The comments made by Boris Johnson, the Prime Minister, at Downing Street in London on 8 April 2022.
Good afternoon. It’s a pleasure to welcome you Olaf to Downing Street.
The friendship between our two countries has become even more vital since Putin launched his barbaric onslaught against Ukraine, bringing war to our continent.
I know that Britain and Germany share exactly the same sense of horror and revulsion at the brutality being unleashed, including the unconscionable bombing of refugees fleeing their homes this morning.
The attack at the train station in eastern Ukraine shows the depths to which Putin’s vaunted army has sunk – at least 39 people killed and dozens wounded on a train platform crowded with women and children.
Is it a war crime indiscriminately to attack civilians, and Russia’s crimes in Ukraine will not go unnoticed or unpunished.
Germany and the UK also share exactly the same conviction that Putin must fail in Ukraine.
Which is why we are working together in the G7 to toughen our sanctions, and target every pillar of the Russian economy, in order to cut off the funds from his war machine.
The UK and the EU have announced new sanctions this week, and just today we in the UK have imposed new asset freezes and travel bans.
We will also agree on the importance of weaning ourselves off dependence on Russian gas and oil, and ensuring that our energy security cannot be threatened by a rogue state.
This is not easy for any of us, and I applaud the seismic decisions taken by Olaf’s government to move Germany away from Russian hydrocarbons.
Today we have agreed to maximise the potential of the North Sea and collaborate on energy security and on renewables, where Germany and the UK lead the way in new technology.
We cannot transform our respective energy systems overnight, but we also know that Putin’s war will not end overnight.
That’s why Britain and Germany have joined dozens of allies to supply Ukraine with defensive weapons. Last week, the UK convened a donor conference which raised weapons and equipment for Ukraine worth over £1.5 billion – or 2.5 million items of military kit.
Today I can announce that the UK will send a further £100 million worth of high-grade military equipment to Ukraine’s armed forces, including more Starstreak anti-aircraft missiles, which fly at three times the speed of sound, another 800 anti-tank missiles, and precision munitions, capable of lingering in the sky until directed to their target.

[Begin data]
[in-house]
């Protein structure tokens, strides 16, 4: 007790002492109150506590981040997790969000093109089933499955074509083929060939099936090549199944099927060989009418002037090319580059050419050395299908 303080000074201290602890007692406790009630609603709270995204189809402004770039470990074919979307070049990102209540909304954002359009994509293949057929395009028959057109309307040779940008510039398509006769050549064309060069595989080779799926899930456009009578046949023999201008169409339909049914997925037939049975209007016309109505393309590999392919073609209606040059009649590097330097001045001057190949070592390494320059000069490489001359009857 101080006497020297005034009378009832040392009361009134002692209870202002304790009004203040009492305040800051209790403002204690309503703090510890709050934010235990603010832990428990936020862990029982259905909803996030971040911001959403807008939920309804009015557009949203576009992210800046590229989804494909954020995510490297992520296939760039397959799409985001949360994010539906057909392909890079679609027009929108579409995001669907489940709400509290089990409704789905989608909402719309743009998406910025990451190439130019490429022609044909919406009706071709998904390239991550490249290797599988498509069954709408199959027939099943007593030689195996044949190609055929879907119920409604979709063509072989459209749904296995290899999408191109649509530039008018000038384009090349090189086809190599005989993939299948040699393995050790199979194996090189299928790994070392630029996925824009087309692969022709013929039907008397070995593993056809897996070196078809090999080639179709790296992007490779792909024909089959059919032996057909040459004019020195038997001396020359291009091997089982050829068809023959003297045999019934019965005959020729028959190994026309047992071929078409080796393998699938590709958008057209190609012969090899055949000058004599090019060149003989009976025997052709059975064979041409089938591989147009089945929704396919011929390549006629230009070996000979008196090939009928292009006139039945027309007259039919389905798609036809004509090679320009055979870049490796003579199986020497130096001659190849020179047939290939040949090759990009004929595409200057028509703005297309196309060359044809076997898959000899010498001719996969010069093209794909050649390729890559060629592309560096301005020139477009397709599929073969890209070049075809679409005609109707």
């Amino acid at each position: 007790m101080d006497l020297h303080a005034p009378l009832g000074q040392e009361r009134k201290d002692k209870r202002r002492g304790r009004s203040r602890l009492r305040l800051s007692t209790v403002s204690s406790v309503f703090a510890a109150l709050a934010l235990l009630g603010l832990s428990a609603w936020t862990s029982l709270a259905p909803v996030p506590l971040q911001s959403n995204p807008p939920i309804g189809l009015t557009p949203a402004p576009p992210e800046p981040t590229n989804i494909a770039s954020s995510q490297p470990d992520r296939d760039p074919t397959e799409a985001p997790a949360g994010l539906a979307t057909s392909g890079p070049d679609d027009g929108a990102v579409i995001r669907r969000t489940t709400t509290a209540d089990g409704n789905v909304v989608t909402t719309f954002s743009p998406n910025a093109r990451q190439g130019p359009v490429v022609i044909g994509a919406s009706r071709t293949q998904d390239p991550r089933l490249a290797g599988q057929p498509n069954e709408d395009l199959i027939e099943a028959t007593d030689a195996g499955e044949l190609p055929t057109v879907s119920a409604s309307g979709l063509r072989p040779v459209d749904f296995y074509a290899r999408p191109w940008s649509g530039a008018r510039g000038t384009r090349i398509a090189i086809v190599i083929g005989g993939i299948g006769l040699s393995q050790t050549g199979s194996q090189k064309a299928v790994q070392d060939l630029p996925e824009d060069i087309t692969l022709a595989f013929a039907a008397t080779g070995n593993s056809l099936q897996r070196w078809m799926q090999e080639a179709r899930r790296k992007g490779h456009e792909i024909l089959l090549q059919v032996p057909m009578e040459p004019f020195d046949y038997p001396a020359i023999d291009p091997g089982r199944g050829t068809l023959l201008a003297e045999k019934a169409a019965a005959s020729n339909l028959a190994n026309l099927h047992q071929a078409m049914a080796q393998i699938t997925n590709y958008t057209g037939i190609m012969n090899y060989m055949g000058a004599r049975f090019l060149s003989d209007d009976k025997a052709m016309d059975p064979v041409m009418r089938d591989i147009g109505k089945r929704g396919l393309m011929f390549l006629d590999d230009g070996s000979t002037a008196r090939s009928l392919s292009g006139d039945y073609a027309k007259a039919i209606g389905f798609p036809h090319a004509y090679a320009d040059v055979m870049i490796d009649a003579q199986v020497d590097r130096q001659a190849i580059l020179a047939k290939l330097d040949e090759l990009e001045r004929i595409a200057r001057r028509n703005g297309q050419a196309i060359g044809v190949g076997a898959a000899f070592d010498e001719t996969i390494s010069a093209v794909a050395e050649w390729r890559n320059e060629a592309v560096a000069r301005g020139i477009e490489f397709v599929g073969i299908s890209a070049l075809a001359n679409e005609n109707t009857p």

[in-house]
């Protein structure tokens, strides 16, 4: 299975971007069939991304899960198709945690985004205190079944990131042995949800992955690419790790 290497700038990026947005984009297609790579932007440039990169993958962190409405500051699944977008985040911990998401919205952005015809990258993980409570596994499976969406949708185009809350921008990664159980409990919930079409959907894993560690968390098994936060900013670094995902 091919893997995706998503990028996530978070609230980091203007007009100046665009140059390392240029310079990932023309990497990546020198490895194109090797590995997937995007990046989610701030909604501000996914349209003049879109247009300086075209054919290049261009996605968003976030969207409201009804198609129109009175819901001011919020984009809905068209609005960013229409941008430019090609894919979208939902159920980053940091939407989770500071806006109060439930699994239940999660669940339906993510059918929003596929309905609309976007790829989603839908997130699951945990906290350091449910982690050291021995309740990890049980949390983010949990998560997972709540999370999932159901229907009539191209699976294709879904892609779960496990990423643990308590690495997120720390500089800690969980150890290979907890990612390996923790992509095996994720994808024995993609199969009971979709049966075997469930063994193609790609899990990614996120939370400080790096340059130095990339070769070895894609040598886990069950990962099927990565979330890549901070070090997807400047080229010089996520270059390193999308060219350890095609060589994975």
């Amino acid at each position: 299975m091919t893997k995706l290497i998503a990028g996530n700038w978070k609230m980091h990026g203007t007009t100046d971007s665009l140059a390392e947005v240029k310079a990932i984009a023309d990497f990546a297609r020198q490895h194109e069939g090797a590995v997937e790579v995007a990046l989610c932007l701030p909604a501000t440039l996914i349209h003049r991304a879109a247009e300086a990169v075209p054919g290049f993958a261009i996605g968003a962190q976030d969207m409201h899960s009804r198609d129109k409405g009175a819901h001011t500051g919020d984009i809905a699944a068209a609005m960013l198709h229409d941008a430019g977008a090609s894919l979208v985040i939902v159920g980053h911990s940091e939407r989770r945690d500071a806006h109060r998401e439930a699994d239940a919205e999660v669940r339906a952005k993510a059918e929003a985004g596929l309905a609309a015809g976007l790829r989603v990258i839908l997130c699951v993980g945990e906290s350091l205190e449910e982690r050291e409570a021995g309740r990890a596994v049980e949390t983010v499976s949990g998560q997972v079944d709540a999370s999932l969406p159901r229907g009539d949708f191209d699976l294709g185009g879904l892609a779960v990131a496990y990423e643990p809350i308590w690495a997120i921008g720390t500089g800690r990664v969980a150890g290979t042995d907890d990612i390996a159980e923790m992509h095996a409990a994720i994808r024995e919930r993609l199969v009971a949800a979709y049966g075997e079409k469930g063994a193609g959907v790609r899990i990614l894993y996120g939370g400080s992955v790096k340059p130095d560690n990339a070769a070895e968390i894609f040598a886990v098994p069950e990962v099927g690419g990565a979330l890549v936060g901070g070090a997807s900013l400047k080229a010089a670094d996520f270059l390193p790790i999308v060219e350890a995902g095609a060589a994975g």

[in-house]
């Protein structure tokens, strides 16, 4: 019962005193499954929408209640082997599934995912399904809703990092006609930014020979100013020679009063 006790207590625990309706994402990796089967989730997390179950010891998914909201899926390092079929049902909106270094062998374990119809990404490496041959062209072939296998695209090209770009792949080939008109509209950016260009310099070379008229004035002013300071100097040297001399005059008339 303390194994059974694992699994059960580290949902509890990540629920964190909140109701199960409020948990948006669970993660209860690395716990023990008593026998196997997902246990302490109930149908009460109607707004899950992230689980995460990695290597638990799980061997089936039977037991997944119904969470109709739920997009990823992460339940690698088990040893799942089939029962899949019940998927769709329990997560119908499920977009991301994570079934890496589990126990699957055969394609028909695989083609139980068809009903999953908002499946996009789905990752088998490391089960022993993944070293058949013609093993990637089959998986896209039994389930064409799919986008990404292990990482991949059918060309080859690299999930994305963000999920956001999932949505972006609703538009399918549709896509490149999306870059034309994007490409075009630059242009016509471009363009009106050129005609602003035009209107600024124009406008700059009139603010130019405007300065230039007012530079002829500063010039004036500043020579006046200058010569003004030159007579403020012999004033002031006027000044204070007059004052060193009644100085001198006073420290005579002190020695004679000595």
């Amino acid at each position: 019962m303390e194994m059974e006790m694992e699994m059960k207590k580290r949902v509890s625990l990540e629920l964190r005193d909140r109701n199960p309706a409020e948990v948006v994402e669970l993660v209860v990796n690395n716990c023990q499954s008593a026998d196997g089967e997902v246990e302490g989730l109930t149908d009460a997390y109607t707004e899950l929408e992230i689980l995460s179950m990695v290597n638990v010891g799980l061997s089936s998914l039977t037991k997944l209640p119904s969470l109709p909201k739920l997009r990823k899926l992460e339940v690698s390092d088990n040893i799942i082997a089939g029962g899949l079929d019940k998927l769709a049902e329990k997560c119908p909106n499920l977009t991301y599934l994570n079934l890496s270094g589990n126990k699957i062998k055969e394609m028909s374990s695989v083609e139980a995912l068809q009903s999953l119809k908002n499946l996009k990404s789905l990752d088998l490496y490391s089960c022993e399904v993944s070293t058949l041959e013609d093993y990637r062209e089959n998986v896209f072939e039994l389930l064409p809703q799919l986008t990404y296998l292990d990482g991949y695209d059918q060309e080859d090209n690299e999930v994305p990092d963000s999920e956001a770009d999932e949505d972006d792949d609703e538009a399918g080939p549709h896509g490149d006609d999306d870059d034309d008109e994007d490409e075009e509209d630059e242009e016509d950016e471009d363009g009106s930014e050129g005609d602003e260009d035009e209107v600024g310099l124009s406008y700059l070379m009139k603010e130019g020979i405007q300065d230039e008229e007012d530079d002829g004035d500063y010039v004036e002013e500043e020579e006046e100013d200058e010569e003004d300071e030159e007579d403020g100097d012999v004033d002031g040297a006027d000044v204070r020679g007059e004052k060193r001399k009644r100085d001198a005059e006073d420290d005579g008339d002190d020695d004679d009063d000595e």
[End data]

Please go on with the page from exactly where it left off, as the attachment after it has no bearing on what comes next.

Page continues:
We will also send more helmets, night vision and body armour, on top of the 200,000 pieces of non-lethal military equipment the UK has already dispatched.
But Olaf and I agree that our two countries and our allies must go further and provide more help to Ukraine. The Europe we knew just six weeks ago no longer exists: Putin’s invasion strikes at the very foundations of the security of our continent.
But his ambition to divide us has demonstrably failed; on the contrary, he has succeeded in uniting Europe and the whole trans-Atlantic alliance in support of Ukraine, and in strong solidarity with each other.
Putin has steeled our resolve, sharpened our focus, and he has forced Europe to begin to rearm to guarantee our shared security.
Britain and Germany will work together to ensure that our Armed Forces are fit for the future, including with our joint effort to manufacture state-of-the-art Boxer armoured vehicles.
We will hold a joint Cabinet meeting between our two Governments within the next year, our defence ministers will meet before the NATO summit in June, and I look forward to joining you Olaf at Schloss Elmau for the next G7 summit.
We face the new reality created by Putin’s invasion, I know that Britain and Germany will meet this challenge together, as passionate advocates of democracy and freedom, and both committed friends of Ukraine.